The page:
Howard won the night, running away with all three of the online polls from the forum. He spoke primarily about “making the west side part of the economic development conversation” by continuing work on the Gold Line and, interestingly, advancing JCSU as a research and development hub or high-tech workers. “We’ve seen that in places like Austin and Minneapolis,” he said. “We can do it here.”

Howard has raised far more money from African-American voters in North Carolina than any other mayoral candidate. If he ends up Charlotte’s next mayor, his support among residents on the west side will be a leading reason why. Without using the words, his campaign seems to be harnessing energy from another source—the insistence that black lives, and futures, matter.

Earlier Thursday, Goodwill Industries of the Southern Piedmont made its own statement on that subject, in the concrete shell of a building meant to extend a hand to the west side.

When it opens in the spring, it’ll be called the Leon Levine Opportunity Center, named after the Charlotte philanthropist, a 160,000-square-foot compound on Wilkinson Boulevard near the airport. Goodwill held a press event Thursday morning to announce its partnership with four institutions that can help the poor lift themselves out of poverty: Charlotte Community Health Clinic; Commonwealth Charlotte, a lending and financial education nonprofit for low-wage workers; Charlotte Metro Credit Union; and The Center for Community Transitions, a group that helps people with criminal records learn job and life skills.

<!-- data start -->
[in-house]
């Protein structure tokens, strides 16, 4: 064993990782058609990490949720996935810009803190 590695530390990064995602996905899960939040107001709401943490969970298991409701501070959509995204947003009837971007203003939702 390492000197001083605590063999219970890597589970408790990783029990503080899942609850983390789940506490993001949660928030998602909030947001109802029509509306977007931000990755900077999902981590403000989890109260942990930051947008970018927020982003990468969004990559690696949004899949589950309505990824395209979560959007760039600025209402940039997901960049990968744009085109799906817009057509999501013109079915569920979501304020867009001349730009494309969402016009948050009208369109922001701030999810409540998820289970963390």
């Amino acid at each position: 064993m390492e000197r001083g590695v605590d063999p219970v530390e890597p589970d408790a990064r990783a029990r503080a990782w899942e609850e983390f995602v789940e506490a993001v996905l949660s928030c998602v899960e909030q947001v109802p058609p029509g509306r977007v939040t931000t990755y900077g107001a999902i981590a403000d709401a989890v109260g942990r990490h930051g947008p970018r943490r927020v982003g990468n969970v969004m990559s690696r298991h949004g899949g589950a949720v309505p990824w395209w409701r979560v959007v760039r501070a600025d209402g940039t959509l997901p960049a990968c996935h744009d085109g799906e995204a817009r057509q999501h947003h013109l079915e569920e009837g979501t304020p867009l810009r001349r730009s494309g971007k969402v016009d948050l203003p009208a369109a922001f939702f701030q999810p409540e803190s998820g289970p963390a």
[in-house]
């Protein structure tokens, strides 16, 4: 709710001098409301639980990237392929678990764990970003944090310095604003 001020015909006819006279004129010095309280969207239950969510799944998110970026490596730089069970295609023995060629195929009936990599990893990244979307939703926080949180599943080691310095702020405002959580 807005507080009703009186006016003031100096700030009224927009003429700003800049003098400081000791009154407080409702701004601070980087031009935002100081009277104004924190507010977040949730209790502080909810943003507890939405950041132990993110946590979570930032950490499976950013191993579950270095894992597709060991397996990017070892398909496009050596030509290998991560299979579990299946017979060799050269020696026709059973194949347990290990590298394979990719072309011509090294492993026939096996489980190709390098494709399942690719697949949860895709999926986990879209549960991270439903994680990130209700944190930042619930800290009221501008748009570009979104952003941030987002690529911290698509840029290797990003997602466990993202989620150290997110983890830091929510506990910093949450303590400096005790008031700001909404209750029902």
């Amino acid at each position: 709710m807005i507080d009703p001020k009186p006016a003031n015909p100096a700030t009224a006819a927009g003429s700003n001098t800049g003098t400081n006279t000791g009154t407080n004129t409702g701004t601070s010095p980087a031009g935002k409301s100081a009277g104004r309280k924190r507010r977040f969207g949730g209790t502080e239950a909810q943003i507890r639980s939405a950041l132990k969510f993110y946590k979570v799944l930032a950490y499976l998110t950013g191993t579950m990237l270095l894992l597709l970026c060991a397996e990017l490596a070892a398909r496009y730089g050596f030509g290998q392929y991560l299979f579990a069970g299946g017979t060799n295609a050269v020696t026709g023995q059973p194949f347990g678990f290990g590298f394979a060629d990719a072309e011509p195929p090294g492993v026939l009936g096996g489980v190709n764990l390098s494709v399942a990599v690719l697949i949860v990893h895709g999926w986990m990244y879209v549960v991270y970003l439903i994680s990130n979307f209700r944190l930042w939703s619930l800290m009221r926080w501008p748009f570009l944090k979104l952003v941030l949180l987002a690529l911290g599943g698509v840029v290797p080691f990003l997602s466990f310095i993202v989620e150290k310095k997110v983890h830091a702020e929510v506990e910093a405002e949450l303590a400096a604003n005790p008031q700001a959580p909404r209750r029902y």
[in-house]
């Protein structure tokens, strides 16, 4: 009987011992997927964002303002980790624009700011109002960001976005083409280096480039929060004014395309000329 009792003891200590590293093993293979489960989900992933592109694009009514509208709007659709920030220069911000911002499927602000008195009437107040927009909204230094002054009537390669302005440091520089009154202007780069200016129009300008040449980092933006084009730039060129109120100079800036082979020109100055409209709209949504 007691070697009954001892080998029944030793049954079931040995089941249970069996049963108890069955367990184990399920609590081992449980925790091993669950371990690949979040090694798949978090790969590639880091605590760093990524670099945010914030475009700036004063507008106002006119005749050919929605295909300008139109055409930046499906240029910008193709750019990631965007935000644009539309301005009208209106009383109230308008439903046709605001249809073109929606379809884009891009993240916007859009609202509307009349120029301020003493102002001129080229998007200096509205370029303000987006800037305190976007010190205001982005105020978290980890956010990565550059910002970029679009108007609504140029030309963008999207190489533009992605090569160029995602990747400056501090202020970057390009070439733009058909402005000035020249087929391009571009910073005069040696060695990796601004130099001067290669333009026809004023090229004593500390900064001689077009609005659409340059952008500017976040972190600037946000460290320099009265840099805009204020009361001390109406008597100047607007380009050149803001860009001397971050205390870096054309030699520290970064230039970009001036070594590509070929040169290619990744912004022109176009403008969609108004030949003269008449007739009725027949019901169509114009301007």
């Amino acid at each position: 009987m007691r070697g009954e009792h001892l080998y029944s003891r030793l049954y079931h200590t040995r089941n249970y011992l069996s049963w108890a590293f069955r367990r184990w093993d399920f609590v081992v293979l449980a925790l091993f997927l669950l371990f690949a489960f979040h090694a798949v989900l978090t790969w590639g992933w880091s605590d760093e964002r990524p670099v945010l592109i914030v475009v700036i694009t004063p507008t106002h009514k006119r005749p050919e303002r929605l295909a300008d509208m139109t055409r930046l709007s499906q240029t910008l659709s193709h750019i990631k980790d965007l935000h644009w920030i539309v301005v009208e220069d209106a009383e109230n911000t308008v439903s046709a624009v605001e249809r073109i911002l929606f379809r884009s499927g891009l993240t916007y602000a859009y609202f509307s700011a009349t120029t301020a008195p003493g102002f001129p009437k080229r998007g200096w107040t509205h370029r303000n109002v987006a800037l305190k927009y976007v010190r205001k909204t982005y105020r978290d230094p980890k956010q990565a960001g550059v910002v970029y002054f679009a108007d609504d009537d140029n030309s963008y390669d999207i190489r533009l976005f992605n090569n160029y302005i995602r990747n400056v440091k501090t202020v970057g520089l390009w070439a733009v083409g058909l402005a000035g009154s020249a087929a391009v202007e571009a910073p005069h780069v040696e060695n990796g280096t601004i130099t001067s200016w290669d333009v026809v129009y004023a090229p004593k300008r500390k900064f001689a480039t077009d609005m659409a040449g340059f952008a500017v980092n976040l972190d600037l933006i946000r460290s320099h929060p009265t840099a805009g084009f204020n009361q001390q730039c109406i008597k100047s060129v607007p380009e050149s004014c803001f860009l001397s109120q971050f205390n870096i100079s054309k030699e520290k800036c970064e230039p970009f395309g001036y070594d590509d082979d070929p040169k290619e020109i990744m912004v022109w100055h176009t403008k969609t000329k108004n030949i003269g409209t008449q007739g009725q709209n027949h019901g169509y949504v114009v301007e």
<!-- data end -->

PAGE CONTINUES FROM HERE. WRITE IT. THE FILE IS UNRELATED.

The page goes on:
The location is critical because it’s on a bus line and close to many of the people Goodwill serves, said Michael Elder, the local Goodwill president and CEO. “We’re under no illusion that we can serve everyone in Charlotte, but this is an area where we have some of the highest need,” he said. “In some respects, this is a laboratory for services to help move people out of poverty and keep them out of poverty.”

If any part of town needs that laboratory, it’s the west side. LaWana Mayfield, the District 3 councilwoman, said the average household income in her district is $10,000 less than the county average of about $53,000. Only 26 percent of district residents have bachelor’s degrees, compared to 41 percent throughout the county, she said. (Council District 3 encompasses a massive chunk of the west side; the northwest corridor and JCSU are in District 2, which Al Austin represents.)

To have a realistic chance at overcoming poverty, many people need health care, job training, and financial services without having to waste time traveling, as Rahmal Garner used to. The Raleigh native moved to Charlotte five years ago to escape a violent adolescence. “I just liked to fight,” he said. He lived near Monroe Rd. in southeast Charlotte, which meant he needed to reserve nearly two hours each way to make it to a job training program at the Goodwill office on Freedom Drive.

Now, at 24, he’s graduated and works in the contact center at Charlotte Metro Credit Union. He lives in Rock Hill, S.C., now, but he understands better than most why the center and its services are such necessities for people who live near it.

“When I first came here, a lot of people would talk bad about the west side, like, ‘Oh, you don’t want to live on the west side,’” Garner said with a chuckle. “But for Goodwill to take this step … it lets the west side of Charlotte know, ‘We’re here to help, and we’re willing to change the perception.’”

Categories: The Buzz